In Praise of Concept Production

Formats, Schools, and Nonrepresentational Media Studies

Geert Lovink and Ned Rossiter


In this chapter, Lovink and Rossiter argue that the field of media studies has yet to develop a theory of itself. Audience studies investigated fandom and the production of meaning, textual analysis preoccupied itself with signification processes attached to content, and political economy turned its gaze on institutional power. Medium theory, while close to the authors' own interests, still falls short, they argue, because it never changed the dialectic between old and new media or gave the relation a productive twist. Medium theory established a continuum between old and new media without considering how the media form itself gives rise to the production of new concepts. Media studies desperately needs new concept production, the authors argue, based in both online and face-to-face collaborative efforts. To develop new concepts, media researchers should begin with some reflexive mediation, examining how they use their object of study in the research methodology itself. From there, Lovink and Rossiter advocate moving the agenda beyond the analysis of visual representation to mobile media, miniaturization, smart technologies, and the integration of media into urban environments.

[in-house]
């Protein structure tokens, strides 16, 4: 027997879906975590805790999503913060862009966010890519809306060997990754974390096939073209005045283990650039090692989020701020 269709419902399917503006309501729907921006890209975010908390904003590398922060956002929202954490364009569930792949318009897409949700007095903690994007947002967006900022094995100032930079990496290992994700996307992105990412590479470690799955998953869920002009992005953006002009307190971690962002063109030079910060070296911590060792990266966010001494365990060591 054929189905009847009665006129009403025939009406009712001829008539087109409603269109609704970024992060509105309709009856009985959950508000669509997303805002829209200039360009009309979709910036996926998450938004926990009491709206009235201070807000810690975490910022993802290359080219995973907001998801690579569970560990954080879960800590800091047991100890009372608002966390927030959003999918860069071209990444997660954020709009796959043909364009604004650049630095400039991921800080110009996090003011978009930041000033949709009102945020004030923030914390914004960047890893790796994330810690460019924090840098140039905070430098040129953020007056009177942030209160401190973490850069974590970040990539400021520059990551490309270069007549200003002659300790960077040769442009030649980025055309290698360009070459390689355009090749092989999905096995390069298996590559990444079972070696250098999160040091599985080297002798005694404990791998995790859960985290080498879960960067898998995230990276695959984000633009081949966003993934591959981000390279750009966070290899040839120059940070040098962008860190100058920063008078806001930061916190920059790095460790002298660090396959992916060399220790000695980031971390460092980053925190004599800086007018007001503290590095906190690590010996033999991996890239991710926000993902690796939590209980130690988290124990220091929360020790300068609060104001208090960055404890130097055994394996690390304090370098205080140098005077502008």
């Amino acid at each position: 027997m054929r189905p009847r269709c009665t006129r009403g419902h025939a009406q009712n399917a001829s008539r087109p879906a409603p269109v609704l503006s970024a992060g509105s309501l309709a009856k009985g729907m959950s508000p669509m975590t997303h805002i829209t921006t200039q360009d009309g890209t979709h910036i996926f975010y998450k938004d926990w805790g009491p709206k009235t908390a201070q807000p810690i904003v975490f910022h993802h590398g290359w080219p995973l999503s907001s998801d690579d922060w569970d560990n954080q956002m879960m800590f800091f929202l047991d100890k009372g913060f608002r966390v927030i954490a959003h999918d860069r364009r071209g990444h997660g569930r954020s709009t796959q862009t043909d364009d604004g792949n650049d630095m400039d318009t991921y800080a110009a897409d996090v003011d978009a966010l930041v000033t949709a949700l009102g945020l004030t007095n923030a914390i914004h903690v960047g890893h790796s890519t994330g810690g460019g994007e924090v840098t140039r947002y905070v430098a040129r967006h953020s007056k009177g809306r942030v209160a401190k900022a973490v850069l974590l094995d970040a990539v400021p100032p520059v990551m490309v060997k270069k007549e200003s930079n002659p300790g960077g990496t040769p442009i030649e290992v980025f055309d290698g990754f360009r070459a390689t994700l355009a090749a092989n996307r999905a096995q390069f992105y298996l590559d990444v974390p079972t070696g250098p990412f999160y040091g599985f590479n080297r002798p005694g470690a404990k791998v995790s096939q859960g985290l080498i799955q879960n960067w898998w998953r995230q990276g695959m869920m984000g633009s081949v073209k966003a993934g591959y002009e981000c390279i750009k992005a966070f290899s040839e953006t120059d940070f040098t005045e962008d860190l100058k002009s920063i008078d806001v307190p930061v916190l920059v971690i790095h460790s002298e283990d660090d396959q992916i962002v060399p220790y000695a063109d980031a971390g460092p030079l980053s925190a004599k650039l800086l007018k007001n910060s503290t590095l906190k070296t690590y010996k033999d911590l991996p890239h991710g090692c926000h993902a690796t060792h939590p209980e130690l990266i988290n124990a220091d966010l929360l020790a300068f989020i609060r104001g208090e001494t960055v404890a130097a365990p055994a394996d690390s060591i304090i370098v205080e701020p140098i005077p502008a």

What does it reverse or flip into when pushed to the limits of its potential?

(Marshall McLuhan, Laws of Media, 1988)

I have seen the future – and it's not visual.

(Johan Sjerpstra) ...

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